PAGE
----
Tarzan the Terrible

By Edgar Rice Burroughs

Page 171

in the damp
corridor and they were twelve to one.

And then the high priest gave the signal--the door shot upward and ten
warriors leaped into the chamber with poised clubs. Three of the heavy
weapons flew across the room toward a darker shadow that lay in the
shadow of the opposite wall, then the flare of the torch in the
priest's hand lighted the interior and they saw that the thing at which
they had flung their clubs was a pile of skins torn from the windows
and that except for themselves the chamber was vacant.

One of them hastened to a window. All but a single bar was gone and to
this was tied one end of a braided rope fashioned from strips cut from
the leather window hangings.

To the ordinary dangers of Jane Clayton's existence was now added the
menace of Obergatz' knowledge of her whereabouts. The lion and the
panther had given her less cause for anxiety than did the return of the
unscrupulous Hun, whom she had always distrusted and feared, and whose
repulsiveness was now immeasurably augmented by his unkempt and filthy
appearance, his strange and mirthless laughter, and his unnatural
demeanor. She feared him now with a new fear as though he had suddenly
become the personification of some nameless horror. The wholesome,
outdoor life that she had been leading had strengthened and rebuilt her
nervous system yet it seemed to her as she thought of him that if this
man should ever touch her she should scream, and, possibly, even faint.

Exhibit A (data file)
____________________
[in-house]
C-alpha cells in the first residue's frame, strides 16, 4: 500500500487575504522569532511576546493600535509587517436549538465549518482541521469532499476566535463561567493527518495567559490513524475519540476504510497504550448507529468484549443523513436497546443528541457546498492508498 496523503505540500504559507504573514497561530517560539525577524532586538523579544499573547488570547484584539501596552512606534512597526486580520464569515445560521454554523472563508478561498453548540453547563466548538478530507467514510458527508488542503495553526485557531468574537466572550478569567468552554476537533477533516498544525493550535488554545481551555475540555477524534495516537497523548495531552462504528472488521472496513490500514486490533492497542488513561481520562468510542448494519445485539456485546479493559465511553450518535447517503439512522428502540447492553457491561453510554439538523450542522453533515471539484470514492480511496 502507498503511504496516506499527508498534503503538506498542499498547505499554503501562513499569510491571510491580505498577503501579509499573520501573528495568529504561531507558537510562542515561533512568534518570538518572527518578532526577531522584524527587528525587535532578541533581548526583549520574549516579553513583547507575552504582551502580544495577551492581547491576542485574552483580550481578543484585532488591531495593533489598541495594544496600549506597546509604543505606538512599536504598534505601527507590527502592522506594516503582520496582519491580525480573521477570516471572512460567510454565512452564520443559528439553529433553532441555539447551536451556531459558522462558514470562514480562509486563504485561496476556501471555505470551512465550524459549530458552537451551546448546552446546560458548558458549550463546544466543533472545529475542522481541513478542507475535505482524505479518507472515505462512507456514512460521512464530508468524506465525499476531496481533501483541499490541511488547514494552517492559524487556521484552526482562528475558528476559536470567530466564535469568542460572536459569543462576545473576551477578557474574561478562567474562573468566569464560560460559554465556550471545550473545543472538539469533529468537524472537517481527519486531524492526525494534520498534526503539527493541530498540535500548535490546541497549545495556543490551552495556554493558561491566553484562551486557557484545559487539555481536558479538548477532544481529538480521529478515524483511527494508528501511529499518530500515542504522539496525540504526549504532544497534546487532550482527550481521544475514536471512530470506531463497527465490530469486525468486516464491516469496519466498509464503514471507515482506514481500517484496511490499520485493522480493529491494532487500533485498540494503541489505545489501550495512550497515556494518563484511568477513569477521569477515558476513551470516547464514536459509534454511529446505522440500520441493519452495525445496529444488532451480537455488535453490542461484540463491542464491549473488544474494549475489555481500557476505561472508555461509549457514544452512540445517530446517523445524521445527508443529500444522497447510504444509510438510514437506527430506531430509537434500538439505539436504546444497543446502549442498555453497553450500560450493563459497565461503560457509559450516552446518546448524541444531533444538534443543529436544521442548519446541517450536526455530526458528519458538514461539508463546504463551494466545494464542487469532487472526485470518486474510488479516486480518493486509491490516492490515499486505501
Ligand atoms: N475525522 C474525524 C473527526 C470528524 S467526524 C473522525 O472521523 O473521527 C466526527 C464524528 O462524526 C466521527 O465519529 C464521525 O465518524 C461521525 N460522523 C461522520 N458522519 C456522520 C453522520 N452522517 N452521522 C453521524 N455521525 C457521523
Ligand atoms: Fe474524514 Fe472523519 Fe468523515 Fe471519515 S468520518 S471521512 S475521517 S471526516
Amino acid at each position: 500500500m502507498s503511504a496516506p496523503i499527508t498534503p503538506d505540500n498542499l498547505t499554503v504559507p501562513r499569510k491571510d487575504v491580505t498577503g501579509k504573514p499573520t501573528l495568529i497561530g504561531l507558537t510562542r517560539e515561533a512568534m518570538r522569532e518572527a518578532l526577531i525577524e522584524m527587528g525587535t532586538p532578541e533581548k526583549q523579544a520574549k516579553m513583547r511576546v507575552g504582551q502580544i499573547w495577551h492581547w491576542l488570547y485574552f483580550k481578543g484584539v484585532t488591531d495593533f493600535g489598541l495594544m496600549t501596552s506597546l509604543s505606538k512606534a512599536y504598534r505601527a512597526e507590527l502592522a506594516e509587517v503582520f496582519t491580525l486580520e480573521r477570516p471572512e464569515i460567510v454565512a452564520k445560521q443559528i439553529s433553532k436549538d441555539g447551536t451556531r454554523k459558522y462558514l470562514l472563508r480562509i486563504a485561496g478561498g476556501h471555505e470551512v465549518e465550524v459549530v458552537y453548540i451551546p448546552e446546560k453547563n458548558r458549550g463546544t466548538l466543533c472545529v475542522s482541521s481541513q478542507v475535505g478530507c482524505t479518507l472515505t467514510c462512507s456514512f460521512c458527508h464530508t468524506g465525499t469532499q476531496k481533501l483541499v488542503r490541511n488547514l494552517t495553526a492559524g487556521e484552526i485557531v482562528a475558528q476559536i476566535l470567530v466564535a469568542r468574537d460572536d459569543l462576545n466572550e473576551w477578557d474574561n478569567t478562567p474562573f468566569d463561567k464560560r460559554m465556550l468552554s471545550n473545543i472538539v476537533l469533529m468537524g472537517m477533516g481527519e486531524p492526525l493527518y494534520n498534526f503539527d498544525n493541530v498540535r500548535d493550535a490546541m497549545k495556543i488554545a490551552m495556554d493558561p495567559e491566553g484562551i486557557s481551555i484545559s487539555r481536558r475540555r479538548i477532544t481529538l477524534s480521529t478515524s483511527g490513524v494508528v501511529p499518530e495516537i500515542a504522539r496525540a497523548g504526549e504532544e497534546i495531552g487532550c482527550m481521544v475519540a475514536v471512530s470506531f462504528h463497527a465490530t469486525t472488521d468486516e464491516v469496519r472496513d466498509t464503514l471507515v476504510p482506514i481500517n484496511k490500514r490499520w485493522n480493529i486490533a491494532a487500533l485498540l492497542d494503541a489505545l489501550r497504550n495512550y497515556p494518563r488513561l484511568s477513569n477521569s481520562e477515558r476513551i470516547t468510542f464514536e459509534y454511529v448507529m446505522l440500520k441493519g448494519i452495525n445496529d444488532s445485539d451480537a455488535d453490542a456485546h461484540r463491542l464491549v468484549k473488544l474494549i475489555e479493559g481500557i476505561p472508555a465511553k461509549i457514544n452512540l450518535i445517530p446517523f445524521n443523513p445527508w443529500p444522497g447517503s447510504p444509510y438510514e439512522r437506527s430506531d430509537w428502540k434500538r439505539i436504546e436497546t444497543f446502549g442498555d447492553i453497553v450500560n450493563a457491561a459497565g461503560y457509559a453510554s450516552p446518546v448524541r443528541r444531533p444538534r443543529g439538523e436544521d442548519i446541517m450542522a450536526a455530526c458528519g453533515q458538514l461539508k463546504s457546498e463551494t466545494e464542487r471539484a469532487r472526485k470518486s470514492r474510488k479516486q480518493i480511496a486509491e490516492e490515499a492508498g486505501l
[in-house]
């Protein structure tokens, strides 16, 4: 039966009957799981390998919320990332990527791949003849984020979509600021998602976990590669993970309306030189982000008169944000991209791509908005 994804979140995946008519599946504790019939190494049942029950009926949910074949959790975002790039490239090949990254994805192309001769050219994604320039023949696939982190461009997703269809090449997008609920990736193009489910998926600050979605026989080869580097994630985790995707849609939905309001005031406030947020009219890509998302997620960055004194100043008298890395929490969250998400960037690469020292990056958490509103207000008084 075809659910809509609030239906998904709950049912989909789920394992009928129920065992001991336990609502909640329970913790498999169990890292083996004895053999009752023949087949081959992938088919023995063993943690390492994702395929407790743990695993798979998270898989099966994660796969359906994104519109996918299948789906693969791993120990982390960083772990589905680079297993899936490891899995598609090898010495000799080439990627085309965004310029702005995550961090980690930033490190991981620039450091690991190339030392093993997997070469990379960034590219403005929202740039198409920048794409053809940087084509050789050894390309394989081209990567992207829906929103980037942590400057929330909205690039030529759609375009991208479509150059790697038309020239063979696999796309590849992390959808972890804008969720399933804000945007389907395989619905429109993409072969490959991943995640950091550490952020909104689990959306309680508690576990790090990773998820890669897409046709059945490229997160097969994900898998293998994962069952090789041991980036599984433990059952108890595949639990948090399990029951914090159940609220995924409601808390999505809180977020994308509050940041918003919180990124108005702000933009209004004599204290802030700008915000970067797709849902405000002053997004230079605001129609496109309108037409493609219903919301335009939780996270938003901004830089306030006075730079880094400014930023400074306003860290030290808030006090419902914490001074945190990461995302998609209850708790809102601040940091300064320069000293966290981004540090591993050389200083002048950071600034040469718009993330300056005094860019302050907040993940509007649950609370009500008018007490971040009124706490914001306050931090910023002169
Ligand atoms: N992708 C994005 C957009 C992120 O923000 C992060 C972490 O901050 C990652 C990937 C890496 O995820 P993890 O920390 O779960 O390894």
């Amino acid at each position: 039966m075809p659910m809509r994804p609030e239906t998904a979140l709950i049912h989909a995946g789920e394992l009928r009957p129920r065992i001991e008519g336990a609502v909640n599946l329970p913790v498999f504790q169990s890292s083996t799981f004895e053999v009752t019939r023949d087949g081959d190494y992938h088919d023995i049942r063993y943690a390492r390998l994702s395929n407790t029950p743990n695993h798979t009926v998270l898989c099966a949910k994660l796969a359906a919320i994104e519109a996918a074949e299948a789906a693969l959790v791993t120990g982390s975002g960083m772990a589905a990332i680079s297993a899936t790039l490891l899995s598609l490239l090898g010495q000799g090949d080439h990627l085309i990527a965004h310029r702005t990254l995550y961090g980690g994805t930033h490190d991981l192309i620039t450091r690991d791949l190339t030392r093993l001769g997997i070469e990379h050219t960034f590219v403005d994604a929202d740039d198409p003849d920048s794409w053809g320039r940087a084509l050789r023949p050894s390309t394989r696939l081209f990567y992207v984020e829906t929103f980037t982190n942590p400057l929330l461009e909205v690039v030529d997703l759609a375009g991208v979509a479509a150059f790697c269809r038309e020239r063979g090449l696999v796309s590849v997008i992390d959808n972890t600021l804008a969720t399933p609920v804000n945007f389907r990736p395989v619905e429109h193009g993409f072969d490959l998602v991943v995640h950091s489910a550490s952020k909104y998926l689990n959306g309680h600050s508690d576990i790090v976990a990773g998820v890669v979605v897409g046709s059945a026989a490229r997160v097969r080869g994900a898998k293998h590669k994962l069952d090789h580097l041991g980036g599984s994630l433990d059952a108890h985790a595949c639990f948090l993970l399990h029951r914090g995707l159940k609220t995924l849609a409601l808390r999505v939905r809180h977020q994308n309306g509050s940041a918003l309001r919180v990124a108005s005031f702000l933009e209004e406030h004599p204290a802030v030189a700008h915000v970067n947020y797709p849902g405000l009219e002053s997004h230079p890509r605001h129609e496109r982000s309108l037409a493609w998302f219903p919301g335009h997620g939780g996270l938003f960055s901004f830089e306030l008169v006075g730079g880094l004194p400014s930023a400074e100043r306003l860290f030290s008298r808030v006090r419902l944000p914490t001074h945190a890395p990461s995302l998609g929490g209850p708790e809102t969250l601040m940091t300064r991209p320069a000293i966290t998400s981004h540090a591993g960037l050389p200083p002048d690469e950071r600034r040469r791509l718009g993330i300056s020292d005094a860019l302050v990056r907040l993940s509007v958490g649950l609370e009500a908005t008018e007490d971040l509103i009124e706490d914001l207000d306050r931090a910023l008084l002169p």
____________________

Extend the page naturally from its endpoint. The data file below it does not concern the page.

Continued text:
Again and again during the day following their unexpected meeting the
woman reproached herself for not having killed him as she would JA or
JATO or any other predatory beast that menaced her existence or her
safety. There was no attempt at self-justification for these sinister
reflections--they needed no justification. The standards by which the
acts of such as you or I may be judged could not apply to hers. We have
recourse to the protection of friends and relatives and the civil
soldiery that upholds the majesty of the law and which may be invoked
to protect the righteous weak against the unrighteous strong; but Jane
Clayton comprised within herself not only the righteous weak but all
the various agencies for the protection of the weak. To her, then,
Lieutenant Erich Obergatz presented no different problem than did JA,
the lion, other than that she considered the former the more dangerous
animal. And so she determined that should he ignore her warning there
would be no temporizing upon the occasion of their next meeting--the
same swift spear

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